Some items on the agenda exhibit ambitions greater than simply meeting existing commitments. Among these is a proposal for the widespread adoption of natural disaster clauses in sovereign bond contracts, which would automatically suspend debt repayments in event of major catastrophes such as pandemics or hurricanes. This, too, should be relatively easy to implement; Barbados, Granada, and the Bahamas all include such clauses in the bonds they issue, and a model clause has been developed by the International Capital Markets Association. But there’s little sign that rich countries will compel their financial firms, or even their official lenders, to adopt such clauses.
Elsewhere, there is some ambition for debt relief on a large scale, reminiscent of the publicly-backed HIPC program in the 1990s. As a key pillar of its Bridgetown agenda, Barbados has put forward a proposal for a mechanism to reduce the costs associated with foreign currency risk for investing in developing countries, and thus make borrowing cheaper. A working group convened by the Élysée has canvassed an application of the “polluter pays” principle to compensate for climate damages. The formal agenda includes a global tax on fossil-fuel extraction to support the rising losses associated with climate change in poor countries, which could raise $150 billion, and a shipping-fuel tax that would raise $40–60 billion annually; while debt campaign groups advocate for a 5 percent tax on multimillionaires that could raise $1.7 trillion a year. Though it often goes unmentioned, the US Congress raised revenue for the IRA by similarly taxing rich Americans and polluters.
Before the debt ceiling debacle took center stage, a top priority for the US Treasury had been reforming the World Bank. Treasury Secretary Janet Yellen affirmed that the Bank should lend more generously and take climate more seriously. She also suggested that the Bank could take a broader view beyond discrete projects, acknowledging that “some of the ideas… will be easier to implement. Some will be harder.”
The United States, with its veto vote in the Bretton Woods institutions, could in theory push through many of the proposed reforms and amendments. The new World Bank president, Ajay Banga, is an American appointee, as convention dictates. (A European traditionally heads the IMF.) But with US elections set for next year, the Biden administration is reluctant to take any action that might be seen as handing out money to developing countries.
Yellen, who will attend the summit in Paris, testified this week before Congress that the IMF and World Bank were strategically important to the US. “These investments will bolster our engagement in these regions at a time of geopolitical competition,” she argued, making a case to proceed with rechannelling SDRs and to boost involvement with other IMF programs. The Republican party, which controls the House committee on Financial Services where Yellen testified, is unlikely to be moved. The GOP has a simpler reform of the Bretton Woods Institution: “don’t ban fossil fuel investments, stupid.”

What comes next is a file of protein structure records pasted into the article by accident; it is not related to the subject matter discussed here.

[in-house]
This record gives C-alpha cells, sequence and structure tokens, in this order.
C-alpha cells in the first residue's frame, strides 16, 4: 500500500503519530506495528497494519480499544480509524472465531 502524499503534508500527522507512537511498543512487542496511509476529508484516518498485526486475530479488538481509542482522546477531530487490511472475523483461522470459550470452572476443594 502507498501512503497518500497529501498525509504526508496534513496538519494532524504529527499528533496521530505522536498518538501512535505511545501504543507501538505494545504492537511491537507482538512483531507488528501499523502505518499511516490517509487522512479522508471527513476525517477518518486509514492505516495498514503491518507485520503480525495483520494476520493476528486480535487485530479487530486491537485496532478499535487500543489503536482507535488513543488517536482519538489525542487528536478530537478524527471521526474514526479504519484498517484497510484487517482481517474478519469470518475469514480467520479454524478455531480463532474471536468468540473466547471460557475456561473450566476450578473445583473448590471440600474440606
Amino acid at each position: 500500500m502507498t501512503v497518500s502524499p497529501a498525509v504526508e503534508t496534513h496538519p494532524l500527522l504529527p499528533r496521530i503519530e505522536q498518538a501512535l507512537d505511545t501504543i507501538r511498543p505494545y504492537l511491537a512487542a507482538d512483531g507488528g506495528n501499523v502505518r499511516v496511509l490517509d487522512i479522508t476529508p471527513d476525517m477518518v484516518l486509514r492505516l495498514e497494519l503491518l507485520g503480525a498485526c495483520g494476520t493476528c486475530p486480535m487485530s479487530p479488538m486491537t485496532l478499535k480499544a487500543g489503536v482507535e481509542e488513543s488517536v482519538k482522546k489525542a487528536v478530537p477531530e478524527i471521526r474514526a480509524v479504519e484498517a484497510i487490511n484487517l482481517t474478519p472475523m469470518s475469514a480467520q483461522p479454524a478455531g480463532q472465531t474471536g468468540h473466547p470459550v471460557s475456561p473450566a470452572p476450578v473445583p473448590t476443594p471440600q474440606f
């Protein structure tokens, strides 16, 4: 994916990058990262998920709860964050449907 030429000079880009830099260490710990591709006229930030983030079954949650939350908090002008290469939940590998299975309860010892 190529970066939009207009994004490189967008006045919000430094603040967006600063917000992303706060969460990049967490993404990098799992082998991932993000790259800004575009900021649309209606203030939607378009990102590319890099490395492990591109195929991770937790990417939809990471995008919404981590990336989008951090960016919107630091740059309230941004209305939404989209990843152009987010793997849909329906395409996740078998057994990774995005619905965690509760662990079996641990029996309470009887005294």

The demands of domestic politics are not only a constraint for the global hegemon. India does not want China to be the champion of the South. Narendra Modi referred to the “global South” for the first time in a summit with 125 developing countries in Delhi. Though not facing any debt distress itself, India used its presidency of the G20 this year to launch a Global Sovereign Debt Roundtable with the IMF and the World Bank. The group aims to address the process for sovereign debt restructuring, and all creditor groups are represented including bondholders and China.
But given national elections in 2024, Modi is looking for quicker bilateral deals with the US that will play to jobs and industrial indigenization at home. Technology transfers of US fighter jet engines and chip fabs to be co-manufactured in India have proven more appealing than wading through the morass of an international reform agenda.
Meanwhile, since interest rate hikes in 2021, low- and middle-income countries pay more in interest payments than what they would need to spend annually to achieve their national Paris agreement climate action plans. Financial hardship is on the rise, with half of low income countries in or at high risk of debt distress. At the Paris summit, even modest proposals for incremental solutions have to garner significant support to navigate the scarce and narrow avenues for change. The wildfires billowing smoke across North America are a reminder of our shared destiny; the mix of ballooning debt payments, hunger, blackouts, and political instability are no less incendiary.